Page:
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In conversation with... Learning Ladders

Matt Koster-Marcon, Director of Learning Ladders, talks to BESA about solving problems in schools

Posted by Charley Rogers | September 25, 2017 | School life

Was it important to you to set up as a social enterprise? 
​Yes. Ultimately our mission is to solve problems for schools, and we do that by working collaboratively​. Education should be social.

How did the idea of founding Learning Ladders come to you?
​Actually it came from the schools that we work with. We’re very much a ‘flipped’ company – everything we do comes from the classroom rather than top down. What we do is bring best practice together and make it accessible and more effective using great technology. Schools know what’s best for them and their pupils, we just make it happen for them​.

Why did you decide to work with parents as well as with schools for a product on assessment and curriculum? What role do parents play in their child assessment and curriculum learning?
​Parents are absolutely critical and are too often overlooked. Research shows parents can have more impact on learning than anything that happens in school. They’re the greatest untapped resource available to educators, and what’s more they’re free and want to help. It’s fantastic that we no longer have to wait until parent consultations to involve them, or be content just sending them grade updates which really don’t help anyone. Why not engage them in their child’s learning every day and show them how to help? Learning Ladders does that in a really simple, effective way that involves no extra work for teachers or parents.​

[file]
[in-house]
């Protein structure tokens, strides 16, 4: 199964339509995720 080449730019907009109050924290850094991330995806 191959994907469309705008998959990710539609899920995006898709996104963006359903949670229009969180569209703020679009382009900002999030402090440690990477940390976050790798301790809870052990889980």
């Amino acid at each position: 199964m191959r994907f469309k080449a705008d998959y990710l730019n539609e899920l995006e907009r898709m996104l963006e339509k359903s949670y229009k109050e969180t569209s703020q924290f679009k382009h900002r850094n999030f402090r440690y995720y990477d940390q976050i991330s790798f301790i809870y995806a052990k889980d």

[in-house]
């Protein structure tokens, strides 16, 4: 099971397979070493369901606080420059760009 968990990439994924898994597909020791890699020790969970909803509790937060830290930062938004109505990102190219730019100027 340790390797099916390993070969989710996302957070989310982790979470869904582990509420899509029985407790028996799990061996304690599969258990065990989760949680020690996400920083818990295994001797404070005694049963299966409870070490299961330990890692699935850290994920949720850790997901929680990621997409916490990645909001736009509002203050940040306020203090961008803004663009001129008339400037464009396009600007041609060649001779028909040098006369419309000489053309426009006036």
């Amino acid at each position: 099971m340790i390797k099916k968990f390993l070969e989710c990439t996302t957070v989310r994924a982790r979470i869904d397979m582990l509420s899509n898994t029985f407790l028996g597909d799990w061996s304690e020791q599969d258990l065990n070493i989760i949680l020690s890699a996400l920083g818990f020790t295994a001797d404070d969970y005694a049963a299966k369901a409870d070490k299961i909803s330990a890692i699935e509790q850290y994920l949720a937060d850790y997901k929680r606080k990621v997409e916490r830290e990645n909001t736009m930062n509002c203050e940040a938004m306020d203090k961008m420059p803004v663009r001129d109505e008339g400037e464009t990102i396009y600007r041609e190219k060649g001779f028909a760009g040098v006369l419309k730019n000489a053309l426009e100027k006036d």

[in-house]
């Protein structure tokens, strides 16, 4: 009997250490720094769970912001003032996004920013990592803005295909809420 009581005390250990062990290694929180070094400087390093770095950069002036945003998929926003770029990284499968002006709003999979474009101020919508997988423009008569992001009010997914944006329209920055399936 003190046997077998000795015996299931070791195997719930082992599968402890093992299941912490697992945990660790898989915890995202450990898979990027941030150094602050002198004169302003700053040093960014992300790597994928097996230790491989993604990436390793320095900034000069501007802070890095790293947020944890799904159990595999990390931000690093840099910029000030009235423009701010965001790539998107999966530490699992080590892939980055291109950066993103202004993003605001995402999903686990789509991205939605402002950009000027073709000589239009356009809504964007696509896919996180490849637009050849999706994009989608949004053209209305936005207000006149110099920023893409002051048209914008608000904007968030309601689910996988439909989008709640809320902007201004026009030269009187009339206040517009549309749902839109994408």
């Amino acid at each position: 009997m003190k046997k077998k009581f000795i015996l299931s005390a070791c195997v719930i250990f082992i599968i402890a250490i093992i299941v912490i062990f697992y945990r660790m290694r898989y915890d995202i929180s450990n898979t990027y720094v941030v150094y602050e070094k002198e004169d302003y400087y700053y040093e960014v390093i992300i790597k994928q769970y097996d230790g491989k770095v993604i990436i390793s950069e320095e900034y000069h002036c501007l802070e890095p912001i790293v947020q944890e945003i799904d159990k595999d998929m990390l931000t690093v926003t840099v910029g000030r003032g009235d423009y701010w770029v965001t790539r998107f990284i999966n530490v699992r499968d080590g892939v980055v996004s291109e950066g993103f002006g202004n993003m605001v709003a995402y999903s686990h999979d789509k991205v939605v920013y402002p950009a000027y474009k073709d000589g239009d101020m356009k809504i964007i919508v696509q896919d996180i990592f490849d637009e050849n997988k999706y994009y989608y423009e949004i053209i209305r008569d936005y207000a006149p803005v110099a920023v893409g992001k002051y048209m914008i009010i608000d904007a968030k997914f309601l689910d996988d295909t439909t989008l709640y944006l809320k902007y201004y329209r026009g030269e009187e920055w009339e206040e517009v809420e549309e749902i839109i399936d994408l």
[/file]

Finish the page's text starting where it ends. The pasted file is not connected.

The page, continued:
How important is it that children take ownership of their learning? What difference do you see in their performance/learning?
Massively. Again the research, the work of John Hattie in particular, shows this to be the most effective way to enhance learning. Sometimes we focus too much on peripheral things like homework, seating plans or computer-aided learning, when actually all the research evidence shows these have little effect compared to putting children at the heart of their learning in class in the way Learning Ladders does. ​

How much do you think that education technology helps drive school improvement? What else do you think is needed?
Ed tech is an enabler, but not (sadly!) a magic bullet. ​Once the school knows what they need to do we can often help them achieve it. We’ve had schools that needed specific content, say Arabic and Islamic Studies, and we’ve worked with them to not only generate content in Arabic and English, but make sure pupil resources print right to left and parent resources are translated from either English or Arabic (into over 100 languages). Or we had other schools that were ‘Requires Improvement’ and we’ve helped them jump straight to ‘Outstanding’ next inspection by giving them a platform to tailor their assessment to their specific needs. Our approach is very much ‘educator first’ rather than tech first.

Do you find greater flexibility working with independent schools on curriculum? How attractive is it to work with schools that have more freedom over the curriculum they deliver?
​Of course. Independent schools we work with tend to teach enhanced versions of a national curriculum, but also with some localisation, so they need a premium solution, not one-size-fits-all. It’s great that we can help them draw this all together, to teach, assess and report in a bespoke but consistent way as they need.  


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